In an effort to address public safety concerns, $4.6 million in public safety grants are coming from the U.S. Department of Justice to benefit Baltimore City and County, congressional delegates announced at a press conference held at the city police headquarters Monday, Dec. 16.
Maryland Senators Ben Cardin and Chris Van Hollen (D), Baltimore Mayor Bernard “Jack” Young, Baltimore County Executive John Olszewski, Jr., City Police Commissioner Michael Harrison, and Congressmen Dutch Ruppersberger (D–District 2) and John Sarbanes (D–District 3) were in attendance.
The largest allocation, $859,773, is earmarked to go to the Edward Byrne Memorial Justice Assistance Grant (JAG) Program. This program provides funding for law enforcement, drug treatment, and more.
To ensure accountability, agencies which administer federal grant programs “must collect and report financial grant data to federal grant databases,” said Jaime Lennon, director of communications to Congressman Dutch Ruppersberger, via email.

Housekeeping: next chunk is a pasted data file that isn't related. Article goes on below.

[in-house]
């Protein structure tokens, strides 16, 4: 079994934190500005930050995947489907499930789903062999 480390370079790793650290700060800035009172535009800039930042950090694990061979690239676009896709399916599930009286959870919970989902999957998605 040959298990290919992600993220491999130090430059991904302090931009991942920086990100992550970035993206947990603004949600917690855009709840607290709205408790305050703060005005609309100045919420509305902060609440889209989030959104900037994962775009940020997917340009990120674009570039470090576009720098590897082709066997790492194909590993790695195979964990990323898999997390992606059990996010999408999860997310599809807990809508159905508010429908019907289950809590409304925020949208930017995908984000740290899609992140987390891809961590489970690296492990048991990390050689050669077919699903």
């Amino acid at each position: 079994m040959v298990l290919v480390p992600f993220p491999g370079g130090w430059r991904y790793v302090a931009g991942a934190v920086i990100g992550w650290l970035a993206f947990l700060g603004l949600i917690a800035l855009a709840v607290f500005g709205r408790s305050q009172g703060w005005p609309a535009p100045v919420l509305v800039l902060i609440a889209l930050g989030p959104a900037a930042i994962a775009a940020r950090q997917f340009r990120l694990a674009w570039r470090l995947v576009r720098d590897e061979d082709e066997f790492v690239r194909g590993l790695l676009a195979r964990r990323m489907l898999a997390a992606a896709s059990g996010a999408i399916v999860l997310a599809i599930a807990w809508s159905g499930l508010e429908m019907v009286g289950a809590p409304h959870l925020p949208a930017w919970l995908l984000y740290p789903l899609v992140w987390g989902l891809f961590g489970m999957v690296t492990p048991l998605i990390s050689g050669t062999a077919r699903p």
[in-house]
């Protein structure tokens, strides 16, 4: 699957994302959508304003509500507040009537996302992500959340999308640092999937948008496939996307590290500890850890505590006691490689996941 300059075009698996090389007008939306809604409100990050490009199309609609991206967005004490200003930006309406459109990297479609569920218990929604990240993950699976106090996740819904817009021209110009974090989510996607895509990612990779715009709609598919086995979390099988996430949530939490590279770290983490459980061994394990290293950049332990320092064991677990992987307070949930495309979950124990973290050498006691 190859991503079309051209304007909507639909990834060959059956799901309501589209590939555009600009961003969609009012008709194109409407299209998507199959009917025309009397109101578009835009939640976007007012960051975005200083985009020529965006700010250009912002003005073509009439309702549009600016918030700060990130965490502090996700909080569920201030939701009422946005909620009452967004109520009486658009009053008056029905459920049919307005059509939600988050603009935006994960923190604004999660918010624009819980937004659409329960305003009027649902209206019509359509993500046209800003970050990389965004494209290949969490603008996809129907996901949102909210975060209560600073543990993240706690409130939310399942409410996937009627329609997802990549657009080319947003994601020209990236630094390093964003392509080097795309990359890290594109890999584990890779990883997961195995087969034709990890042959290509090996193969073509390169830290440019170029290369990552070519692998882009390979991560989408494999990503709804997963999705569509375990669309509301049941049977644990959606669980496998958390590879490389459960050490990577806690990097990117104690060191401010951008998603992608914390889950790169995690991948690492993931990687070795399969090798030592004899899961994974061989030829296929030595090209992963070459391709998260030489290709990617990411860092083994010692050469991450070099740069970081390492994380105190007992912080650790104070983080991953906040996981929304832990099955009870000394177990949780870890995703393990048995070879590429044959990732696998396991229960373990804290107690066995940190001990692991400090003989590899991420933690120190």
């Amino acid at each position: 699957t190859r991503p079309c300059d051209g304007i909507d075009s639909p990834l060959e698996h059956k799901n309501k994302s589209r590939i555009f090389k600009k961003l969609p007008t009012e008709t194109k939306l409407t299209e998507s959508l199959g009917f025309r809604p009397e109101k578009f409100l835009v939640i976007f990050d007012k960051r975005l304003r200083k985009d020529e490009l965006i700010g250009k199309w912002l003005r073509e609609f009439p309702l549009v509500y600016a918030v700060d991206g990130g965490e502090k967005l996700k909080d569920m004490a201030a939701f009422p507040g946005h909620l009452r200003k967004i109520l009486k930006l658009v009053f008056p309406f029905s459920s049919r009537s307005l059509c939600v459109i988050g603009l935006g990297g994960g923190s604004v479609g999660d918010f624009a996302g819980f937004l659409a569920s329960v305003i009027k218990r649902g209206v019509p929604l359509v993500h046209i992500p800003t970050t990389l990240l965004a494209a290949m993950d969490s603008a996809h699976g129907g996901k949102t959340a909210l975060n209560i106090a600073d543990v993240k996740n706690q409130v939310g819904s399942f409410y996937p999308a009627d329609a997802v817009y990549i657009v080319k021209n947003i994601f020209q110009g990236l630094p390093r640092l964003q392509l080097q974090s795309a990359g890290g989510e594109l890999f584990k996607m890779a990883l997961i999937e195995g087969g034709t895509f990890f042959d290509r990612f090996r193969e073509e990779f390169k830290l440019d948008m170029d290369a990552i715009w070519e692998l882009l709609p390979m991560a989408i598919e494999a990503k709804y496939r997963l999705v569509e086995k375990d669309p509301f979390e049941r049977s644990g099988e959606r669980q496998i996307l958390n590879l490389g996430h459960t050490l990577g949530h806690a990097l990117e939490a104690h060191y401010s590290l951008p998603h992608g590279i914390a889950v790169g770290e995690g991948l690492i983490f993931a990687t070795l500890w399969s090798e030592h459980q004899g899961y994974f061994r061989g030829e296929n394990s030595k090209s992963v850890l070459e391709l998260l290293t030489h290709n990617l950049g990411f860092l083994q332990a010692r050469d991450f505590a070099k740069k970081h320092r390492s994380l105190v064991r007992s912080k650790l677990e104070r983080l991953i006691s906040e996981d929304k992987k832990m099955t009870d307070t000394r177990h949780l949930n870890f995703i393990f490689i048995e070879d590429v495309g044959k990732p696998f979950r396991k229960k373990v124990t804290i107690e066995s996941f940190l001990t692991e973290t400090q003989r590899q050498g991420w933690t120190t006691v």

“These reporting requirements are set forth in the authorizing statutes and regulations for each individual grant program,” said Lennon. Furthermore, federal financial awards of more than $25,000 must be displayed on the publicly searchable website usaspending.gov, per the Federal Funding Accountability and Transparency Act of 2006.
This $4.6 million public safety grant is in addition to $3.2 million in funding announced by the Baltimore Congressional Delegation in November and December, which included $250,000 for two Drug Free Community Coalitions to prevent youth substance misuse in Baltimore City, and $477,000 to help the Baltimore City and Baltimore County crime labs process DNA evidence. Another $2.5 million was awarded to the Cal Ripken, Sr. Foundation’s Badges for Baseball youth mentorship.
— Carolyn Conte